question about pow()

This is a discussion on question about pow() within the C++ Programming forums, part of the General Programming Boards category; Hello Why will the following code output integer c as 0 (null)? Code: unsigned int c = pow( (double)2 , ...

  1. #1
    l2u
    l2u is offline
    Registered User
    Join Date
    May 2006
    Posts
    630

    question about pow()

    Hello

    Why will the following code output integer c as 0 (null)?

    Code:
    unsigned int c = pow( (double)2 , (double)1000);
    std::cout << c << "\n";
    What would be the proper way of calculating 2^1000 in c++?

    Thanks a lot!

  2. #2
    Registered User
    Join Date
    Oct 2007
    Location
    Norway
    Posts
    16
    An unsigned int is unable to store values larger than 2^32.

    I believe a double would be able to store it. Otherwise you would need a to use a bignum library.

  3. #3
    Registered User
    Join Date
    Dec 2006
    Location
    Canada
    Posts
    3,146
    Even if a double can store it, it won't be with infinite precision. You will only get a few significant figures.

    If you want the answer with infinite precision, you will have to use a bignum library.

  4. #4
    Kernel hacker
    Join Date
    Jul 2007
    Location
    Farncombe, Surrey, England
    Posts
    15,677
    Quote Originally Posted by Waterbottle View Post
    An unsigned int is unable to store values larger than 2^32.

    I believe a double would be able to store it. Otherwise you would need a to use a bignum library.
    Actually: (2^32)-1 is the largest you can fit in a 32-bit integer.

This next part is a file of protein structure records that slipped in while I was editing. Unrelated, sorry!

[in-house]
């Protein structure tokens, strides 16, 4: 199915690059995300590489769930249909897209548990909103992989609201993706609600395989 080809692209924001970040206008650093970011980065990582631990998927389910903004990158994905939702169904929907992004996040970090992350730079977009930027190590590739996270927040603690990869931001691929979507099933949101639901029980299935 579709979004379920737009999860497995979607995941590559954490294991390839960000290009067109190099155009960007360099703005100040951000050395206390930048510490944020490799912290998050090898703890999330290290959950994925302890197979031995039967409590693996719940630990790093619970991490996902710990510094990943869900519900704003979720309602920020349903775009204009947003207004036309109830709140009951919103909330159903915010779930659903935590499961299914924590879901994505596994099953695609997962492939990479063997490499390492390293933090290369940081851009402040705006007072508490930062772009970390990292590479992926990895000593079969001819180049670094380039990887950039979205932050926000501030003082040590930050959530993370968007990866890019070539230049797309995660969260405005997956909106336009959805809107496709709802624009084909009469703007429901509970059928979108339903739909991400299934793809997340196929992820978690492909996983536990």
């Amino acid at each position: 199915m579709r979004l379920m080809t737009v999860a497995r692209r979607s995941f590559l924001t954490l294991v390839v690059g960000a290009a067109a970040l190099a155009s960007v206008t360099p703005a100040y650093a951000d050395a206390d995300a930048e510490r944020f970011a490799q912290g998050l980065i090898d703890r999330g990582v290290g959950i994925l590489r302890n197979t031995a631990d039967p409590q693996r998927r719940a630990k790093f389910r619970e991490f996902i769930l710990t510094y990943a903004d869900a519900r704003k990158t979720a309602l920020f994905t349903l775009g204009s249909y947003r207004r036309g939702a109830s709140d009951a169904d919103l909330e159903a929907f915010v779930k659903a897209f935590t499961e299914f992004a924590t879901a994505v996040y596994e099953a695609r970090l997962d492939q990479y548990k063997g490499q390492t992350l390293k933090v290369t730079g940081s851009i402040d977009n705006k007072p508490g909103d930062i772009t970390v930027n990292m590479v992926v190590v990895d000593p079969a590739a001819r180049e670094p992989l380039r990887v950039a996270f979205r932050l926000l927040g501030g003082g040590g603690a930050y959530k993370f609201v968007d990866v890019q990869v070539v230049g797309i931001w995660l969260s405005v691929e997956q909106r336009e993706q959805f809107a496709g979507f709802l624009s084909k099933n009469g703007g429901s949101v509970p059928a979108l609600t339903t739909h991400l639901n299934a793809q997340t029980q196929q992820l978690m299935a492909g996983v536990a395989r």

A double should be able to store 1.07E301, which is roughly the value of 2^1000.

    --
    Mats
    Compilers can produce warnings - make the compiler programmers happy: Use them!
    Please don't PM me for help - and no, I don't do help over instant messengers.

  5. #5
    C++まいる!Cをこわせ! Elysia's Avatar
    Join Date
    Oct 2007
    Posts
    22,182
    Oh and just poking, but in C++, it is really in our best to use the C++ variants of the C functions, std::pow.
    There should be one, no?
    Quote Originally Posted by Adak View Post
    io.h certainly IS included in some modern compilers. It is no longer part of the standard for C, but it is nevertheless, included in the very latest Pelles C versions.
    Quote Originally Posted by Salem View Post
    You mean it's included as a crutch to help ancient programmers limp along without them having to relearn too much.

    Outside of your DOS world, your header file is meaningless.
    For information on how to enable C++11 on your compiler, look here.
    よく聞くがいい!私は天才だからね! ^_^

Popular pages Recent additions subscribe to a feed

Similar Threads

  1. Debugging question
    By o_0 in forum C Programming
    Replies: 9
    Last Post: 10-10-2004, 05:51 PM
  2. Question about pointers #2
    By maxhavoc in forum C++ Programming
    Replies: 28
    Last Post: 06-21-2004, 12:52 PM
  3. Question...
    By TechWins in forum A Brief History of Cprogramming.com
    Replies: 16
    Last Post: 07-28-2003, 09:47 PM
  4. newbie question
    By antheia in forum C++ Programming
    Replies: 4
    Last Post: 07-18-2003, 10:05 AM
  5. Question, question!
    By oskilian in forum A Brief History of Cprogramming.com
    Replies: 5
    Last Post: 12-24-2001, 12:47 AM

1 2 3 4 5 6 7 8 9 10 11 12 13 14 15 16 17 18 19 20 21